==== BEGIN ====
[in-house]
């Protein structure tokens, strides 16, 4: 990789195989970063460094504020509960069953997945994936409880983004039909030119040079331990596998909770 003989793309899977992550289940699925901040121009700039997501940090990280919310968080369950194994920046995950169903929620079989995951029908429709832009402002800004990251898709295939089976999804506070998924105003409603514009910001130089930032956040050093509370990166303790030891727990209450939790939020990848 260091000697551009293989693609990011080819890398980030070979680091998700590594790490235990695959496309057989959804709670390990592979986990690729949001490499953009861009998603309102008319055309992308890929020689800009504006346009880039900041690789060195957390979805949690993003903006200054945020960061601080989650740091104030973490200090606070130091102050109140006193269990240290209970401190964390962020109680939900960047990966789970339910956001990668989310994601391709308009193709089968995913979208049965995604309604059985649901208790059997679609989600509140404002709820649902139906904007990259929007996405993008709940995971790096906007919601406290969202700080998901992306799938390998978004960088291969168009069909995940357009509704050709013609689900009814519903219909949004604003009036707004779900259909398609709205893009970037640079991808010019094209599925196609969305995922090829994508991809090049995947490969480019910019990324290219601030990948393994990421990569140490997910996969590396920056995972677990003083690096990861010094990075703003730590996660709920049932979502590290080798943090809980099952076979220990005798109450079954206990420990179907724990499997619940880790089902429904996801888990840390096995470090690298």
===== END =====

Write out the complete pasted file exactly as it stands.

[in-house]
């Protein structure tokens, strides 16, 4: 990789195989970063460094504020509960069953997945994936409880983004039909030119040079331990596998909770 003989793309899977992550289940699925901040121009700039997501940090990280919310968080369950194994920046995950169903929620079989995951029908429709832009402002800004990251898709295939089976999804506070998924105003409603514009910001130089930032956040050093509370990166303790030891727990209450939790939020990848 260091000697551009293989693609990011080819890398980030070979680091998700590594790490235990695959496309057989959804709670390990592979986990690729949001490499953009861009998603309102008319055309992308890929020689800009504006346009880039900041690789060195957390979805949690993003903006200054945020960061601080989650740091104030973490200090606070130091102050109140006193269990240290209970401190964390962020109680939900960047990966789970339910956001990668989310994601391709308009193709089968995913979208049965995604309604059985649901208790059997679609989600509140404002709820649902139906904007990259929007996405993008709940995971790096906007919601406290969202700080998901992306799938390998978004960088291969168009069909995940357009509704050709013609689900009814519903219909949004604003009036707004779900259909398609709205893009970037640079991808010019094209599925196609969305995922090829994508991809090049995947490969480019910019990324290219601030990948393994990421990569140490997910996969590396920056995972677990003083690096990861010094990075703003730590996660709920049932979502590290080798943090809980099952076979220990005798109450079954206990420990179907724990499997619940880790089902429904996801888990840390096995470090690298």